A Breast Cancer Survivor’s Incredible How-To Beauty Guide
Veteran beauty editor Caitlin Kiernan’s inspiring memoir is a must-read for women everywhere.
As a company primarily made up of women, we tout the importance of education and early testing for breast cancer. Not just now, during Breast Cancer Awareness Month, but year-round. In the U.S. alone, there will be an estimated more than 250,000 new cases every year (and about 2,500 cases among men), and one in eight women will be diagnosed in her lifetime. If you don’t already know someone affected, quickly think about the eight women closest to you, and that statistic starts to feel very real, very fast. When Caitlin Kiernan was diagnosed, she was the beauty director at Life & Style Weekly magazine and found that, despite the barrage of doctors explaining her upcoming medical treatments, she was still—like thousands of women before her—concerned how they might affect her appearance.
“There I was—my hair was falling out, I had my breasts removed. I used to be known for my cool manicures, and I couldn’t do my manicures anymore,” Kiernan explains as we chat over the phone. “Everything that informed who I was as a woman—as an individual—was stripped from me in a matter of months.” Desperate for answers, she scoured the internet for tips. “I had really bad hives all over my body from my chemo. It’s hard to put a foundation on top of that—you look blotchy. It’s a mess. I remember reading a tip online—someone was saying [to] put baking soda in a bath with 12 mushed up bananas and some peppermint leaves. First of all, who has 12 bananas? It was a recipe for disaster.”
Doctors had few recommendations for dealing with so-called “vanity issues,” so she turned to the friends she had made over her years as a beauty editor. Friends who, by the way, include hairstylist Ted Gibson, manicurist Elle Gerstein, and celebrity dentist Dr. Brian Kantor. With their advice, she eventually discovered a repertoire of products for dealing with everything from hair loss to skin that changes colors by the day, and slowly learned to be wary of lesser-known hurdles—for example, wearing a favorite perfume during chemo can establish a negative scent memory and should be traded out for something new.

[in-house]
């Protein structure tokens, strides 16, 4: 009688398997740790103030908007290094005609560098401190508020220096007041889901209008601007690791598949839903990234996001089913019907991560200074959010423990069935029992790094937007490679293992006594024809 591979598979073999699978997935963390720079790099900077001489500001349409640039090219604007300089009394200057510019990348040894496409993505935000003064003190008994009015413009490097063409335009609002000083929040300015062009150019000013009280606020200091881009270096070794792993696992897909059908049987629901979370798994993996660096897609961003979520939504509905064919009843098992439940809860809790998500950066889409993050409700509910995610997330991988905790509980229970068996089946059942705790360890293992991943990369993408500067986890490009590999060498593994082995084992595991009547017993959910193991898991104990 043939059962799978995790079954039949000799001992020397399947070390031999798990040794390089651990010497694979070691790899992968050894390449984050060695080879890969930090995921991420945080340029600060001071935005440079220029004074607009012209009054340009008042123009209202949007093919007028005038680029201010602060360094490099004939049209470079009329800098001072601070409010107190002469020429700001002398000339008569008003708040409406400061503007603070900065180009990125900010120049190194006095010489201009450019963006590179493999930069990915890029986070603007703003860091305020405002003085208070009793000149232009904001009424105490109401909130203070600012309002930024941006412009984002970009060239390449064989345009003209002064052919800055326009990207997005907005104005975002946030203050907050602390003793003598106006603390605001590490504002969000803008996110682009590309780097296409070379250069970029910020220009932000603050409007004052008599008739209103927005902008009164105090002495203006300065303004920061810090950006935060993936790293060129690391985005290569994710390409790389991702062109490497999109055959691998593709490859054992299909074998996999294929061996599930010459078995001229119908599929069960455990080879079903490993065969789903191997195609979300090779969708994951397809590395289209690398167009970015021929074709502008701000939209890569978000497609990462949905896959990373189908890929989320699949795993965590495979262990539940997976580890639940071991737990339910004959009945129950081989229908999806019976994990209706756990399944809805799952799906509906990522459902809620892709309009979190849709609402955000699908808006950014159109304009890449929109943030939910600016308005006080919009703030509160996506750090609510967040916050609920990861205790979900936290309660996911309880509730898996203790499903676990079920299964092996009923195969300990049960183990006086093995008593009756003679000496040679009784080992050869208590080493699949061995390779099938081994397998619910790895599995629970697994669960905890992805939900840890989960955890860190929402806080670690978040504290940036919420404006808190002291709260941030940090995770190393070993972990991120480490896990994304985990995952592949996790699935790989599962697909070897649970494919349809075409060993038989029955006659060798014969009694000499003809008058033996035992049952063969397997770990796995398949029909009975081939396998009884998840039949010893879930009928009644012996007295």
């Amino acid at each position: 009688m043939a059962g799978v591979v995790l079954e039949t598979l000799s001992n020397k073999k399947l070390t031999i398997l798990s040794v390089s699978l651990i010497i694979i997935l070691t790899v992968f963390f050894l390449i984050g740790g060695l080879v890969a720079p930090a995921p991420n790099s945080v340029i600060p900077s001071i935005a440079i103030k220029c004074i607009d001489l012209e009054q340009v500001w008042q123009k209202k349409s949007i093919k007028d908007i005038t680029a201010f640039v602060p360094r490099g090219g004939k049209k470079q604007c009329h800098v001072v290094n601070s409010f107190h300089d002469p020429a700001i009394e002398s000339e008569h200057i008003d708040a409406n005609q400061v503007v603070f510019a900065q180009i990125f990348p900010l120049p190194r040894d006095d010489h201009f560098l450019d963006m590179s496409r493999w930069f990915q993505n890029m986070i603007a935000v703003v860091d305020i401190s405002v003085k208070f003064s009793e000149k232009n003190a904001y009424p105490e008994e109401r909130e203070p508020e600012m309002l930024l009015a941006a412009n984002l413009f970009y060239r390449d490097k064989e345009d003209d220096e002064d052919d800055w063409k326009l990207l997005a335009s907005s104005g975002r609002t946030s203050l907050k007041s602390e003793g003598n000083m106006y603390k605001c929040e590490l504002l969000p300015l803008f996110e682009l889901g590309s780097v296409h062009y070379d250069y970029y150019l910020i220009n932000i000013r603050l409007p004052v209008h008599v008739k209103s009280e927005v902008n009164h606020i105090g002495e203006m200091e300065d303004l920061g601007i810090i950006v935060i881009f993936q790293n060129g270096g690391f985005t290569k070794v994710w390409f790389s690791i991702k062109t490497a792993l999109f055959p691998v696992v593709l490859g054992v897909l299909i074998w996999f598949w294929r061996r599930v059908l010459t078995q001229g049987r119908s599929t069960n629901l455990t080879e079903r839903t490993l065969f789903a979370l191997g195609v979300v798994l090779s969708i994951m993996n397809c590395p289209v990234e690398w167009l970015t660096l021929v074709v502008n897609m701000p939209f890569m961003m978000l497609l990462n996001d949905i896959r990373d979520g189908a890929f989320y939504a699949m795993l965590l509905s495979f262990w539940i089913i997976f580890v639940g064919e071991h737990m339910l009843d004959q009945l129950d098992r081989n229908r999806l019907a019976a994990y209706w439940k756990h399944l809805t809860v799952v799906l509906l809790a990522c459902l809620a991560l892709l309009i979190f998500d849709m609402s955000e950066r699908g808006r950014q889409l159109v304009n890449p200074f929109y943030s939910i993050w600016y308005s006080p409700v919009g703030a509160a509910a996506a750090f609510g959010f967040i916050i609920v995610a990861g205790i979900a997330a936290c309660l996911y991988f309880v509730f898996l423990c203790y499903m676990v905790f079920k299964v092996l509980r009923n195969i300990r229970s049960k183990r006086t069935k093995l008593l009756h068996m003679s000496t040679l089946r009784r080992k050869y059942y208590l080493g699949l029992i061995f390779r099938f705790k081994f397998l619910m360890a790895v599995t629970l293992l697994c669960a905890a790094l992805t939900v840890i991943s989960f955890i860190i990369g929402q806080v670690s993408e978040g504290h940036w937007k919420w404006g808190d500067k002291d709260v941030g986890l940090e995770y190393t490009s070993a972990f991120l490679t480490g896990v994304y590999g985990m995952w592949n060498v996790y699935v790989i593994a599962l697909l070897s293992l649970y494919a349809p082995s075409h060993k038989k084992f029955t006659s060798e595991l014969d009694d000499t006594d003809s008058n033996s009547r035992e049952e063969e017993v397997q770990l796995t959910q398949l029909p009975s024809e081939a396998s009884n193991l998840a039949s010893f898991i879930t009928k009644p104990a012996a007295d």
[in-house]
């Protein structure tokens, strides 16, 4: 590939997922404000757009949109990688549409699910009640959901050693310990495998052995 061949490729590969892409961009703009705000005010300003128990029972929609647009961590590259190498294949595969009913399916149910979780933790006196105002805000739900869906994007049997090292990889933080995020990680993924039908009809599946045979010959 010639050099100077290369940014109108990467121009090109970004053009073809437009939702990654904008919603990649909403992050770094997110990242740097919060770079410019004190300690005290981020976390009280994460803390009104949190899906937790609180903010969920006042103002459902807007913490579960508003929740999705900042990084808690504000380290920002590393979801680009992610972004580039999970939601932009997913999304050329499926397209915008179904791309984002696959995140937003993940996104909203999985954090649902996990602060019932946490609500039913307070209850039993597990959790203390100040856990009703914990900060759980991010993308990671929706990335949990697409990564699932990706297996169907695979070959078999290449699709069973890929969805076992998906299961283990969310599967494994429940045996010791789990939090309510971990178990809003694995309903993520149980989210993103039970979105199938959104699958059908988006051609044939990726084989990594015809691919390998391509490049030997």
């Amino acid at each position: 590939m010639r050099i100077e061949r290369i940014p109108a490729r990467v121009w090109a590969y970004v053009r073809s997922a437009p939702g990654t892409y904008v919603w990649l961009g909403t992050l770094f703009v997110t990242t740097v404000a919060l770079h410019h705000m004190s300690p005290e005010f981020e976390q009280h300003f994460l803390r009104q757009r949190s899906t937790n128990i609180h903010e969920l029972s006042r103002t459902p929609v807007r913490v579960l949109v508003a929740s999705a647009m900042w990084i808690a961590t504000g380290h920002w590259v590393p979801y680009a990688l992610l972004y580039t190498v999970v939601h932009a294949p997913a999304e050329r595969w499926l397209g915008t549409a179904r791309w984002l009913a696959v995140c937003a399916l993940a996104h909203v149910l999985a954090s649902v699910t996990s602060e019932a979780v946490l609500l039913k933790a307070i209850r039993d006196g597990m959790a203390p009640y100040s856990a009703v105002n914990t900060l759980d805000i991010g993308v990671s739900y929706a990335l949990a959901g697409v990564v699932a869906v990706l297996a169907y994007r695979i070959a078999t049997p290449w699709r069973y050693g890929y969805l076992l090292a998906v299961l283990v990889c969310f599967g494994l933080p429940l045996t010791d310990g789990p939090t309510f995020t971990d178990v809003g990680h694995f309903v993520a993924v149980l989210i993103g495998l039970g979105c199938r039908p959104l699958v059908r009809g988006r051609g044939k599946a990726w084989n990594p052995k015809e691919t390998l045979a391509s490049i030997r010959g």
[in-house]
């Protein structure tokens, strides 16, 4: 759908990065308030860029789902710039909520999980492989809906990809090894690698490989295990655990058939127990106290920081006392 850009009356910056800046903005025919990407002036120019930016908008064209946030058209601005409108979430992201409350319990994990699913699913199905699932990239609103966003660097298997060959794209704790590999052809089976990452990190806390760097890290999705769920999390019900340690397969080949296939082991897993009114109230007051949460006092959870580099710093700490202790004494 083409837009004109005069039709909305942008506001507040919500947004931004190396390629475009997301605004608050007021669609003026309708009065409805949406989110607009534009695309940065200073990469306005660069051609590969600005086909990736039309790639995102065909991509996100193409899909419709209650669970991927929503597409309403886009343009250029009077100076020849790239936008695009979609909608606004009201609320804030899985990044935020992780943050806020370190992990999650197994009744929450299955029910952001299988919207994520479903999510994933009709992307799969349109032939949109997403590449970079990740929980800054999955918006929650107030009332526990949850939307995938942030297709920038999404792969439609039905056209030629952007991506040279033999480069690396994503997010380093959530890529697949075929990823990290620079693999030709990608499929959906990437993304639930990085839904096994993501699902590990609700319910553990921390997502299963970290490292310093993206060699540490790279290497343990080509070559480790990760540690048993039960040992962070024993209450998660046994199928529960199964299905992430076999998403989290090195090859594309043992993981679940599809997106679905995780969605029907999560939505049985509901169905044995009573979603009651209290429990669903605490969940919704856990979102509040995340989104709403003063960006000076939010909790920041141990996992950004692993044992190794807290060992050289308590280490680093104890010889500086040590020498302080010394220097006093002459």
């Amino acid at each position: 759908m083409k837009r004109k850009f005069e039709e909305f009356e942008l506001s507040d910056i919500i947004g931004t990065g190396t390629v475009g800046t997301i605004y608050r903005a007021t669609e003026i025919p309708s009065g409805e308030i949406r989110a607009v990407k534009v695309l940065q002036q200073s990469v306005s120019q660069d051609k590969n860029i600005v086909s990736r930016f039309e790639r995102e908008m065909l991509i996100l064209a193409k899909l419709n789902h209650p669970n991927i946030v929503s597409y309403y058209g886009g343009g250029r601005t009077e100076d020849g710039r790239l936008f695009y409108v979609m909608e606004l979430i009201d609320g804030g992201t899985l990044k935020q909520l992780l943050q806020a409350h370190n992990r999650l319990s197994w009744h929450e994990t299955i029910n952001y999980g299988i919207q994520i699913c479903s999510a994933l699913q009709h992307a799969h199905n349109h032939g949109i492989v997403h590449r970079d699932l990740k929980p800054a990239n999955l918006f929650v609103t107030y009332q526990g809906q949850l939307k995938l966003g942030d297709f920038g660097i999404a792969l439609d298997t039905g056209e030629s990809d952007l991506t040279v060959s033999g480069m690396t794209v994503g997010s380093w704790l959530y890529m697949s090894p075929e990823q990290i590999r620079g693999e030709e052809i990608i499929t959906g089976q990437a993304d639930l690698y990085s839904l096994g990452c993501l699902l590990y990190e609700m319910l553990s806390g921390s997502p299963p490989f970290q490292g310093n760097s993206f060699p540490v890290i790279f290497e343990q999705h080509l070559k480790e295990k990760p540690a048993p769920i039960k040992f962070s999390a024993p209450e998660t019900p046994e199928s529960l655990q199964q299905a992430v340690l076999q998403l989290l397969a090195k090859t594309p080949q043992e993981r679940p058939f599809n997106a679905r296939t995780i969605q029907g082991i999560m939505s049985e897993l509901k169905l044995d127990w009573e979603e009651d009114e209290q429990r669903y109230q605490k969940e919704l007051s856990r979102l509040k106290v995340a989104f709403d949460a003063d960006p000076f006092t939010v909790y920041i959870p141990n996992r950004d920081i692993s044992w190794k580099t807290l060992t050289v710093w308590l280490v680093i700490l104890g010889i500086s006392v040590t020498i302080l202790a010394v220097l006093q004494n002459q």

Now that it’s been three years since the last phase of her breast reconstruction (remission is considered 10 years post-treatment), Kiernan realized that other women could benefit from the wealth of knowledge she had acquired. “I felt like I really wanted to get all of these tips and amazing advice out to people, because I knew that they worked and they were from top-tier medical and beauty experts.” Her book Pretty Sick: The Beauty Guide for Women with Cancer is equal parts intimate memoir of her battle with breast cancer and a meticulously researched manual for women at the start, middle, and end of their treatment. Whether a patient is debating the merits of a lumpectomy vs. a mastectomy, curious about which ingredients in her skin-care products to avoid (antioxidants are a serious no), or frightened over the effects of chemotherapy-driven menopause on her vagina, Pretty Sick has a relatable and often hilarious anecdote.
Rather than label them vanity issues, Kiernan believes that quality information about managing physical side effects should coincide with a regular course of treatment. “I 110-percent believe that beauty treatments are an adjunct therapy to cancer treatments. I don’t mean just going in for a facial, I mean self-care. Being able to get dressed like yourself [and] feel like yourself during cancer treatment. Cancer is a health crisis, but you also experience an identity crisis as a result of all the side effects.”
More than anything, Kiernan wants to target the lingering stigma. “You get pushback when you ask questions that some people perceive as vanity issues. But I try to make this very clear—this is not a matter of vanity. [It’s] not so much about looking pretty as it is about being empowered—taking back some of the control that you’ve lost to this crappy disease, and being able to manage your life, even if it means just managing your makeup. I’m making it my mission to kind of open that dialogue. Keep that dialogue going, even if I have to talk about my dry vagina [laughs].”
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